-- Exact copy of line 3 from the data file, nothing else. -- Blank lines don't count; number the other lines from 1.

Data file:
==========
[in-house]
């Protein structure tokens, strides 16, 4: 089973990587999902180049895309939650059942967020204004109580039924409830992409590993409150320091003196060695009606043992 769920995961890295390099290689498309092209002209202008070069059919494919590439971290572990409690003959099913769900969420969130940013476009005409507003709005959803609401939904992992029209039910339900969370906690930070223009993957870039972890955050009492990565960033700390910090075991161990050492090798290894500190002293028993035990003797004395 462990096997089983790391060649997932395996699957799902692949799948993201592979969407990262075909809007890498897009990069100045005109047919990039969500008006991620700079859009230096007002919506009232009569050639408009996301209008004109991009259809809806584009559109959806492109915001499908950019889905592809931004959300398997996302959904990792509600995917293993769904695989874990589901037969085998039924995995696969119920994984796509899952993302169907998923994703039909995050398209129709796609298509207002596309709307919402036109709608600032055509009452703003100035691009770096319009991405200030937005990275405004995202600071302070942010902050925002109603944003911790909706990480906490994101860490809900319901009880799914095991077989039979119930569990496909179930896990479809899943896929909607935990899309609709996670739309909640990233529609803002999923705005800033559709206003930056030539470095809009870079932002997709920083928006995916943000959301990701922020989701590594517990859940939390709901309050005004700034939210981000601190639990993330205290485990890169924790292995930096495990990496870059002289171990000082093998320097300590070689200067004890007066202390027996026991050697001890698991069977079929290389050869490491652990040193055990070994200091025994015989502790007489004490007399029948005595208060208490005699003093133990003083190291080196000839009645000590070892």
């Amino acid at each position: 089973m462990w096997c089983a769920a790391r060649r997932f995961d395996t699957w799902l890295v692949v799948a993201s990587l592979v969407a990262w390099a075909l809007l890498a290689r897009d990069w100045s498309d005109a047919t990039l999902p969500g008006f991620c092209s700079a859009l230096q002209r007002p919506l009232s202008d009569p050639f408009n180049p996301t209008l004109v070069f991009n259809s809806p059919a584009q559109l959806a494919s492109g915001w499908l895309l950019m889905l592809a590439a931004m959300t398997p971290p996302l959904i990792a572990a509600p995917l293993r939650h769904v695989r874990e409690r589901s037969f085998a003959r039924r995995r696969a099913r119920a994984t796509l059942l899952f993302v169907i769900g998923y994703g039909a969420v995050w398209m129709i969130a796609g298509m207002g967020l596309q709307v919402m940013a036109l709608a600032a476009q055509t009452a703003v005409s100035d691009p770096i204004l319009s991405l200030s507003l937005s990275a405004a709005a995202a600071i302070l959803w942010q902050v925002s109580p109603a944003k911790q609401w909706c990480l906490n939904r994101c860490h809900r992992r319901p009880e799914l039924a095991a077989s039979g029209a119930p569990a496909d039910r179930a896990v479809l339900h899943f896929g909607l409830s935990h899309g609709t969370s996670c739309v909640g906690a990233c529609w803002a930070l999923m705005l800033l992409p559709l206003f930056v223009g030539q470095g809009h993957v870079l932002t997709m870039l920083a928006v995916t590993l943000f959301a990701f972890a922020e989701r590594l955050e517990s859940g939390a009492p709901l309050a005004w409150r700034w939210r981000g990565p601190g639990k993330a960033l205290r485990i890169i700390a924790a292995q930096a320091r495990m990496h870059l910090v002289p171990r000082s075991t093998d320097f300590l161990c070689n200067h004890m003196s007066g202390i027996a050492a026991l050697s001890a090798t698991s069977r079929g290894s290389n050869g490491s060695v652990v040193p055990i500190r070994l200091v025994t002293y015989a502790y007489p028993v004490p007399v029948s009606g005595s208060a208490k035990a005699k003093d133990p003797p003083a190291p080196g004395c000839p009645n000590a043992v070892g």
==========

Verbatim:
């Amino acid at each position: 089973m462990w096997c089983a769920a790391r060649r997932f995961d395996t699957w799902l890295v692949v799948a993201s990587l592979v969407a990262w390099a075909l809007l890498a290689r897009d990069w100045s498309d005109a047919t990039l999902p969500g008006f991620c092209s700079a859009l230096q002209r007002p919506l009232s202008d009569p050639f408009n180049p996301t209008l004109v070069f991009n259809s809806p059919a584009q559109l959806a494919s492109g915001w499908l895309l950019m889905l592809a590439a931004m959300t398997p971290p996302l959904i990792a572990a509600p995917l293993r939650h769904v695989r874990e409690r589901s037969f085998a003959r039924r995995r696969a099913r119920a994984t796509l059942l899952f993302v169907i769900g998923y994703g039909a969420v995050w398209m129709i969130a796609g298509m207002g967020l596309q709307v919402m940013a036109l709608a600032a476009q055509t009452a703003v005409s100035d691009p770096i204004l319009s991405l200030s507003l937005s990275a405004a709005a995202a600071i302070l959803w942010q902050v925002s109580p109603a944003k911790q609401w909706c990480l906490n939904r994101c860490h809900r992992r319901p009880e799914l039924a095991a077989s039979g029209a119930p569990a496909d039910r179930a896990v479809l339900h899943f896929g909607l409830s935990h899309g609709t969370s996670c739309v909640g906690a990233c529609w803002a930070l999923m705005l800033l992409p559709l206003f930056v223009g030539q470095g809009h993957v870079l932002t997709m870039l920083a928006v995916t590993l943000f959301a990701f972890a922020e989701r590594l955050e517990s859940g939390a009492p709901l309050a005004w409150r700034w939210r981000g990565p601190g639990k993330a960033l205290r485990i890169i700390a924790a292995q930096a320091r495990m990496h870059l910090v002289p171990r000082s075991t093998d320097f300590l161990c070689n200067h004890m003196s007066g202390i027996a050492a026991l050697s001890a090798t698991s069977r079929g290894s290389n050869g490491s060695v652990v040193p055990i500190r070994l200091v025994t002293y015989a502790y007489p028993v004490p007399v029948s009606g005595s208060a208490k035990a005699k003093d133990p003797p003083a190291p080196g004395c000839p009645n000590a043992v070892g």